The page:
Intermediate Host

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Related to intermediary host: paratenic host, reservoir host, final host

intermediate host

[‚in·tər′mēd·ē·ət ′hōst]
(biology)
The host in which a parasite multiplies asexually.

Intermediate Host

 

(in biology). (1) An animal in which sexually immature parasites live. Those animals in which parasites reach sexual maturity and reproduce are called definitive hosts. Man, for instance, is the intermediate host of the causative agent of malaria (malarial plasmodium), while the mosquito is the definitive host.

(2) A plant on which a rust fungus, or a parasite of a cultivated plant, passes part of its life cycle. Most of these fungi form aecidial sporangiophores, or aecidia, on intermediate hosts; for example, stem rust of the grasses Puccinia graminis forms on barberry leaves.

References in periodicals archive ?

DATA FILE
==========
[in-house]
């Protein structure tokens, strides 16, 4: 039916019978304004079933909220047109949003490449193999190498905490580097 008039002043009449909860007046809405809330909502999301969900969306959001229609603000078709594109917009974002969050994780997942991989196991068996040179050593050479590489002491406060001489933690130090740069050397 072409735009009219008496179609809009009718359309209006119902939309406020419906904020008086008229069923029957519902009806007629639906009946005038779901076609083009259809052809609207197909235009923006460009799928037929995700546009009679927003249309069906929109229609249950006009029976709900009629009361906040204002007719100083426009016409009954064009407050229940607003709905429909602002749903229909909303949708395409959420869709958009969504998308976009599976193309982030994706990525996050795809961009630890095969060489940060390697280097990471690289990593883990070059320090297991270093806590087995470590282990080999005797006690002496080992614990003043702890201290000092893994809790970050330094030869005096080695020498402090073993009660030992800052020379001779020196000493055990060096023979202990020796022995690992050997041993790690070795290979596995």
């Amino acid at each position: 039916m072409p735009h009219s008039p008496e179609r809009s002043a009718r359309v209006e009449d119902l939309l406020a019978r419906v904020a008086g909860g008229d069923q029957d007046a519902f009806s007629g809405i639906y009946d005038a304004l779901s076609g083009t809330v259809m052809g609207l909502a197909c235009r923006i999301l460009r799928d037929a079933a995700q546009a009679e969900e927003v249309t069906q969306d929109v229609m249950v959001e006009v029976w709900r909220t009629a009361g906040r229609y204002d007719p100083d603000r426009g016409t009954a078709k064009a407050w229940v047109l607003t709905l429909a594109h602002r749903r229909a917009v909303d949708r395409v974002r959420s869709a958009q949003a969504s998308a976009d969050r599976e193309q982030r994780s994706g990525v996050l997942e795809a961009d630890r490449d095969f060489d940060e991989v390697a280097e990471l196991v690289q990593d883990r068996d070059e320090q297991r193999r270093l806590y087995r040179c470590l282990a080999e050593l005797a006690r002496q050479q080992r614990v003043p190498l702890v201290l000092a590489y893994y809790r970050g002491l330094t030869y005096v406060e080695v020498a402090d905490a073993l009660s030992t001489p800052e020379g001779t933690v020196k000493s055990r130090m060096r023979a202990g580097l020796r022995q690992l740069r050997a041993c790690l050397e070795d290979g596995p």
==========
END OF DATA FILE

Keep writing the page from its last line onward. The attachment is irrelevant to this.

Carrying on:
Also, for irrigation channels and other constructed waterways, building fast-flowing streams makes it more difficult for snails to survive, thus eliminating the intermediary host.
Since 1580, there have been 31 instances where new influenza viruses have emerged from their natural reservoir--wild aquatic birds--and through genetic reassortment in intermediary hosts such as pigs, have "jumped" to human populations with marked increases in human deaths.
The importance of molluscs in the global ecological niche is addressed from several angles, including parasitology, an area that has been overlooked despite the fact that these organisms are important intermediary hosts to parasites that afflict humans and other vertebrates.